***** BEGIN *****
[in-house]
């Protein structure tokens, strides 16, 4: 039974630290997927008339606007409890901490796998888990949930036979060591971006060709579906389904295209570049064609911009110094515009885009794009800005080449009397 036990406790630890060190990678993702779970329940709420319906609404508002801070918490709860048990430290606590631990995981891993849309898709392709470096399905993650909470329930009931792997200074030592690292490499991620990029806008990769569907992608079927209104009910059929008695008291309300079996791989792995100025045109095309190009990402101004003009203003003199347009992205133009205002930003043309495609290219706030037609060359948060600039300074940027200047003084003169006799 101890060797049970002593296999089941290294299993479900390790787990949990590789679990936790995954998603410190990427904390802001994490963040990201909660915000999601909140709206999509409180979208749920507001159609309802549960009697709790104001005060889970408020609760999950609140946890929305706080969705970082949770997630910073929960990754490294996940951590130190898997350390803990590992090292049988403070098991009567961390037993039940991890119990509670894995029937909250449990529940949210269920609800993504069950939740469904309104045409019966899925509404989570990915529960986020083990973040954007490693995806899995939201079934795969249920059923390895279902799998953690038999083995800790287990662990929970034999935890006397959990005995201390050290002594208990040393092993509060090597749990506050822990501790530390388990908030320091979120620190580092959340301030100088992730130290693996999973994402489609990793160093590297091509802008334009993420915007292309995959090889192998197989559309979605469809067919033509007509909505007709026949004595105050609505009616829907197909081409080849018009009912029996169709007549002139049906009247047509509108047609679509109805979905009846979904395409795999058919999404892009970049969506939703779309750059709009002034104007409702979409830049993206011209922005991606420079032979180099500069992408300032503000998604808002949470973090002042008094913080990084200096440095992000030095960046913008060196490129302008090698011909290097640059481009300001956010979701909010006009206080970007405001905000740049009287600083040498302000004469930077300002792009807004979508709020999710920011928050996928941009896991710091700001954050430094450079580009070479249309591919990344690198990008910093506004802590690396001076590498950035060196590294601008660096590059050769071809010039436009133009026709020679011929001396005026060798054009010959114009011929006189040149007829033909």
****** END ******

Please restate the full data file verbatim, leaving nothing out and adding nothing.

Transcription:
[in-house]
């Protein structure tokens, strides 16, 4: 039974630290997927008339606007409890901490796998888990949930036979060591971006060709579906389904295209570049064609911009110094515009885009794009800005080449009397 036990406790630890060190990678993702779970329940709420319906609404508002801070918490709860048990430290606590631990995981891993849309898709392709470096399905993650909470329930009931792997200074030592690292490499991620990029806008990769569907992608079927209104009910059929008695008291309300079996791989792995100025045109095309190009990402101004003009203003003199347009992205133009205002930003043309495609290219706030037609060359948060600039300074940027200047003084003169006799 101890060797049970002593296999089941290294299993479900390790787990949990590789679990936790995954998603410190990427904390802001994490963040990201909660915000999601909140709206999509409180979208749920507001159609309802549960009697709790104001005060889970408020609760999950609140946890929305706080969705970082949770997630910073929960990754490294996940951590130190898997350390803990590992090292049988403070098991009567961390037993039940991890119990509670894995029937909250449990529940949210269920609800993504069950939740469904309104045409019966899925509404989570990915529960986020083990973040954007490693995806899995939201079934795969249920059923390895279902799998953690038999083995800790287990662990929970034999935890006397959990005995201390050290002594208990040393092993509060090597749990506050822990501790530390388990908030320091979120620190580092959340301030100088992730130290693996999973994402489609990793160093590297091509802008334009993420915007292309995959090889192998197989559309979605469809067919033509007509909505007709026949004595105050609505009616829907197909081409080849018009009912029996169709007549002139049906009247047509509108047609679509109805979905009846979904395409795999058919999404892009970049969506939703779309750059709009002034104007409702979409830049993206011209922005991606420079032979180099500069992408300032503000998604808002949470973090002042008094913080990084200096440095992000030095960046913008060196490129302008090698011909290097640059481009300001956010979701909010006009206080970007405001905000740049009287600083040498302000004469930077300002792009807004979508709020999710920011928050996928941009896991710091700001954050430094450079580009070479249309591919990344690198990008910093506004802590690396001076590498950035060196590294601008660096590059050769071809010039436009133009026709020679011929001396005026060798054009010959114009011929006189040149007829033909």